Lenders include Ningbo Yunsheng (Group) Co. (600366), a magnet maker, and Shanghai Tunnel Engineering Co., a local government’s infrastructure-construction arm. At least 110 publicly-traded companies announced plans to lend about 20 billion yuan to other firms in the first half, charging annual interest rates ranging from 7 percent to 12 percent, according to Shanghai Wusetu Mortgage Service Co.

Zhu Haibin, chief China economist at JPMorgan in Hong Kong, said entrusted loans reflect demand from companies to support operations, and one month’s increase “may not be a big problem.”

Imperial Seal

The complex being built by Zhang, the developer in Zhengzhou, is called Yuxi, or Imperial Seal. On Sept. 13, sounds of drilling and hammering of construction machinery emanated from the site as two yellow cranes carried materials.

Billboards enclosing the two unfinished concrete towers of about 16 and 25 stories advertised the property as the “heart of a city, vibrant metropolis,” as cars and buses inched forward in rush-hour traffic around the site.

Suntront, the meter maker, said in a July 31 filing with the Shenzhen Stock Exchange that the one-year loan to Zhang’s company, Henan Fuguo Property Co., will improve the manufacturer’s returns and won’t harm corporate or shareholder interests. “The entrusted loan has sufficient guarantees from buildings under construction as collateral,” Suntront said.

Li Shuqu, the Suntront director who abstained from approving the loan, cited Henan Fuguo’s liability-to-asset ratio of about 65 percent, net assets of 78.4 million yuan, losses and lack of revenue, according to Suntront.

Zhang said in a telephone interview that banks had turned down his loan application because of restrictions on lending to property developers.

“Money will flow in once sales officially start,” he said. “With the loan, I am fully confident about the financial prospects.”

–Zhou Xin, Shen Hu, with assistance from William Bi in Zhengzhou, China, and Luo Jun in Shanghai. Editors: Scott Lanman, Sunil Jagtiani

To contact Bloomberg News staff for this story: Zhou Xin in Beijing at Shen Hu in Beijing at

About bambooinnovator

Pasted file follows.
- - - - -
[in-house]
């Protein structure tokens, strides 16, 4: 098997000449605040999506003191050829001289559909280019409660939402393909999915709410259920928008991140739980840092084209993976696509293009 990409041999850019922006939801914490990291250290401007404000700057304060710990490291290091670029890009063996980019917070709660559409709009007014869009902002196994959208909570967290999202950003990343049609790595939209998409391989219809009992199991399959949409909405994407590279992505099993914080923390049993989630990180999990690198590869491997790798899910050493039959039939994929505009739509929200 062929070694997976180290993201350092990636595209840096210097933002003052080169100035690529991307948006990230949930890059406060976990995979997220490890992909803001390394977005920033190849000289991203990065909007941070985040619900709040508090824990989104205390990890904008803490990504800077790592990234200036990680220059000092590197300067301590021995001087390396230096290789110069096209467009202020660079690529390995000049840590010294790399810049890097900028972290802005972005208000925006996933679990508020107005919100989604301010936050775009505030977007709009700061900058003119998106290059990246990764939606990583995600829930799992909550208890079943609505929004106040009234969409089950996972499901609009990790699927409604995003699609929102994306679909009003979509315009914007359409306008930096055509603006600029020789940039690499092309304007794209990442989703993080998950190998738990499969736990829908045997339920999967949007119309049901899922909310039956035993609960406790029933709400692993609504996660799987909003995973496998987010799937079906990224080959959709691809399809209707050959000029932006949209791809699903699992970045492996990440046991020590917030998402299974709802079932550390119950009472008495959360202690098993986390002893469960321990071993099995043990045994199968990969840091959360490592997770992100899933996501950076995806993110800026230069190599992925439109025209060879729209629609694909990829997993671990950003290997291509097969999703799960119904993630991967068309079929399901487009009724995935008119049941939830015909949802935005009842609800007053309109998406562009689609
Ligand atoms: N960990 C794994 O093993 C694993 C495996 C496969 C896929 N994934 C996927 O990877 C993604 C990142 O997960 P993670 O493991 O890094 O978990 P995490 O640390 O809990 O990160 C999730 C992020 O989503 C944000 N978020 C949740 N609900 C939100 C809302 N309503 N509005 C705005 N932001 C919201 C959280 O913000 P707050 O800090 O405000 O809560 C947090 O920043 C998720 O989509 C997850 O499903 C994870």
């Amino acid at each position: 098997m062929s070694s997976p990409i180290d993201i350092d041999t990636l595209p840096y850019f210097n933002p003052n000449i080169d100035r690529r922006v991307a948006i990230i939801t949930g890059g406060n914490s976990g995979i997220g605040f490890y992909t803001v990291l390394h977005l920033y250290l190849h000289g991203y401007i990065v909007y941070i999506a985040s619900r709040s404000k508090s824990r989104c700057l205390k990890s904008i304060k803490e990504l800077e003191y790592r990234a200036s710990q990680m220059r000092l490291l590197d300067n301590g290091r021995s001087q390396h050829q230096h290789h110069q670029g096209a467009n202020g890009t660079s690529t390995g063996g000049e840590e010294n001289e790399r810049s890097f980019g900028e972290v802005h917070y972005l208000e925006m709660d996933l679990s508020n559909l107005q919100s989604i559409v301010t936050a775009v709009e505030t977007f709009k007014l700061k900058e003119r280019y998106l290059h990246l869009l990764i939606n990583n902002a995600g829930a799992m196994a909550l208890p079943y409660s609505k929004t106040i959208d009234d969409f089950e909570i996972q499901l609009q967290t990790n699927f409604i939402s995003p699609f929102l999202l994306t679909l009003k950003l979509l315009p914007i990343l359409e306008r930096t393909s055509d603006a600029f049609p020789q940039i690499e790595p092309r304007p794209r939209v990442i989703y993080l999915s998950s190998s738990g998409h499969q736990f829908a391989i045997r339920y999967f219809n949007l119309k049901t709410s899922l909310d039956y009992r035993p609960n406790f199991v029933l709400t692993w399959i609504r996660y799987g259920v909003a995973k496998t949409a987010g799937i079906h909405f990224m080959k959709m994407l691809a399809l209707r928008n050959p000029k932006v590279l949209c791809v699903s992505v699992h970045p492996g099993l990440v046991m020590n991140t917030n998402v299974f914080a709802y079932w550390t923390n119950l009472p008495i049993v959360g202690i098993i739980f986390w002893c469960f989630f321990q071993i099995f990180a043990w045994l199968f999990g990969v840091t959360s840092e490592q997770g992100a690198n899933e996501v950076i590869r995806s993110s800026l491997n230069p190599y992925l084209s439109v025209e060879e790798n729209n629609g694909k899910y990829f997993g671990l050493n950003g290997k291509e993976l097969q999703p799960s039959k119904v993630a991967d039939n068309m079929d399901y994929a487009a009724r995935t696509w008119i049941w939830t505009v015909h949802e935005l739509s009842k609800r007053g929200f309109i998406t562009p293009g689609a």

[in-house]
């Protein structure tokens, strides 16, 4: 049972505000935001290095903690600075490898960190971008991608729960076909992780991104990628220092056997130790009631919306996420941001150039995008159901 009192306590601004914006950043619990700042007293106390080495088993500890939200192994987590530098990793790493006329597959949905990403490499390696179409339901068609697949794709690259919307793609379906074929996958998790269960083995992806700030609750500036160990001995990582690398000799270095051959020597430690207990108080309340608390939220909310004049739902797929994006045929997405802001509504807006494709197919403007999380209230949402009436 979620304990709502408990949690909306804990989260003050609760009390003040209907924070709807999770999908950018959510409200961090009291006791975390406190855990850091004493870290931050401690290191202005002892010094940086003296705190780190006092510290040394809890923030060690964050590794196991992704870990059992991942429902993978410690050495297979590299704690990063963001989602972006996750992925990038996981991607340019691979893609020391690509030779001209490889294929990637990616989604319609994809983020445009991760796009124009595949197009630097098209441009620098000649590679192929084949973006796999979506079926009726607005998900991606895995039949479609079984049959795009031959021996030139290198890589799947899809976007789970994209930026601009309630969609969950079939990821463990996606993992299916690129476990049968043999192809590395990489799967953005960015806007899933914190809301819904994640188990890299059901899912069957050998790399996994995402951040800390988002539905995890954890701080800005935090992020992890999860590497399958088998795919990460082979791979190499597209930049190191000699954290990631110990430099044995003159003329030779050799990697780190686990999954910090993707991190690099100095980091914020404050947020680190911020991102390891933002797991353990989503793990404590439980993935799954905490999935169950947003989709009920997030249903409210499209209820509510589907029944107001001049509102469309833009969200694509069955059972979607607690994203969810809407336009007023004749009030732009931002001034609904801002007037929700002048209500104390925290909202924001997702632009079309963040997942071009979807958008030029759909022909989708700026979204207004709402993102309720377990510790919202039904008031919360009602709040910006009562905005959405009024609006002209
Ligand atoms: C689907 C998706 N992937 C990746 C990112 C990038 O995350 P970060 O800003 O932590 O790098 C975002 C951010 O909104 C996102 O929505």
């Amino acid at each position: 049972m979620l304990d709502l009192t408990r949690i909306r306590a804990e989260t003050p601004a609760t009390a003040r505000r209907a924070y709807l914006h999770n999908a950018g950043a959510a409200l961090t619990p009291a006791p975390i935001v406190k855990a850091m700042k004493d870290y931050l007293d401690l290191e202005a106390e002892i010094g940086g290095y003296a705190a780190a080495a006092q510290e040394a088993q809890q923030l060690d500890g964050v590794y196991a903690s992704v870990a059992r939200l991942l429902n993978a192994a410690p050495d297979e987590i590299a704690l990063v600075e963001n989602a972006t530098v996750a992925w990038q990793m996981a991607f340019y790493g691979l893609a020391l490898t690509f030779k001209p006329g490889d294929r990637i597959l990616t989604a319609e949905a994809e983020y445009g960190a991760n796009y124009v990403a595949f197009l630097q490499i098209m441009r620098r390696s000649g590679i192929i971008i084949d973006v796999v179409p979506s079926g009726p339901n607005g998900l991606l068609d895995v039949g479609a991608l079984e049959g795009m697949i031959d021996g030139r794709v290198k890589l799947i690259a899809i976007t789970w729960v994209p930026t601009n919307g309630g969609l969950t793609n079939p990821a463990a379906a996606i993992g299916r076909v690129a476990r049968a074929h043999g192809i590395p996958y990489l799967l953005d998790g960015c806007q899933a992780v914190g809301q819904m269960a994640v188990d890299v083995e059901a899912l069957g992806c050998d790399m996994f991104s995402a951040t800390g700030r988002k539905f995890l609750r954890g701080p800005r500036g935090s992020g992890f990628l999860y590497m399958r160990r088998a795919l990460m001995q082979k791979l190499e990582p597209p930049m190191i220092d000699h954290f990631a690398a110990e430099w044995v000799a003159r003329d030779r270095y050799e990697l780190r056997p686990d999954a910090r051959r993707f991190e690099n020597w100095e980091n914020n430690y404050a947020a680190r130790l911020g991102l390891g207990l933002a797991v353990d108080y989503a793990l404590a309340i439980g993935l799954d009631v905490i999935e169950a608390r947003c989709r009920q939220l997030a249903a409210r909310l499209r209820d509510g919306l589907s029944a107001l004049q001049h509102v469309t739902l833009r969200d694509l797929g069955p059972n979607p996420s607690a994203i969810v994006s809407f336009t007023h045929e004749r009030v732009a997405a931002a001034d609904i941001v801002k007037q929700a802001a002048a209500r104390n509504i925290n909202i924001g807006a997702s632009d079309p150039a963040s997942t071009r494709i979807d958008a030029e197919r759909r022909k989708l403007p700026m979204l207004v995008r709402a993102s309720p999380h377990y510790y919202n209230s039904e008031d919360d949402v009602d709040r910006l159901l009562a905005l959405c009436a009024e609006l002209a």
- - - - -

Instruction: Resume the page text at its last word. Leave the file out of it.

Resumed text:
Kee Koon Boon (“KB”) is the co-founder and director of HERO Investment Management which provides specialized fund management and investment advisory services to the ARCHEA Asia HERO Innovators Fund (, the only Asian SMID-cap tech-focused fund in the industry. KB is an internationally featured investor rooted in the principles of value investing for over a decade as a fund manager and analyst in the Asian capital markets who started his career at a boutique hedge fund in Singapore where he was with the firm since 2002 and was also part of the core investment committee in significantly outperforming the index in the 10-year-plus-old flagship Asian fund. He was also the portfolio manager for Asia-Pacific equities at Korea’s largest mutual fund company. Prior to setting up the H.E.R.O. Innovators Fund, KB was the Chief Investment Officer & CEO of a Singapore Registered Fund Management Company (RFMC) where he is responsible for listed Asian equity investments. KB had taught accounting at the Singapore Management University (SMU) as a faculty member and also pioneered the 15-week course on Accounting Fraud in Asia as an official module at SMU. KB remains grateful and honored to be invited by Singapore’s financial regulator Monetary Authority of Singapore (MAS) to present to their top management team about implementing a world’s first fact-based forward-looking fraud detection framework to bring about benefits for the capital markets in Singapore and for the public and investment community. KB also served the community in sharing his insights in writing articles about value investing and corporate governance in the media that include Business Times, Straits Times, Jakarta Post, Manual of Ideas, Investopedia, TedXWallStreet. He had also presented in top investment, banking and finance conferences in America, Italy, Sydney, Cape Town, HK, China. He has trained CEOs, entrepreneurs, CFOs, management executives in business strategy & business model innovation in Singapore, HK and China.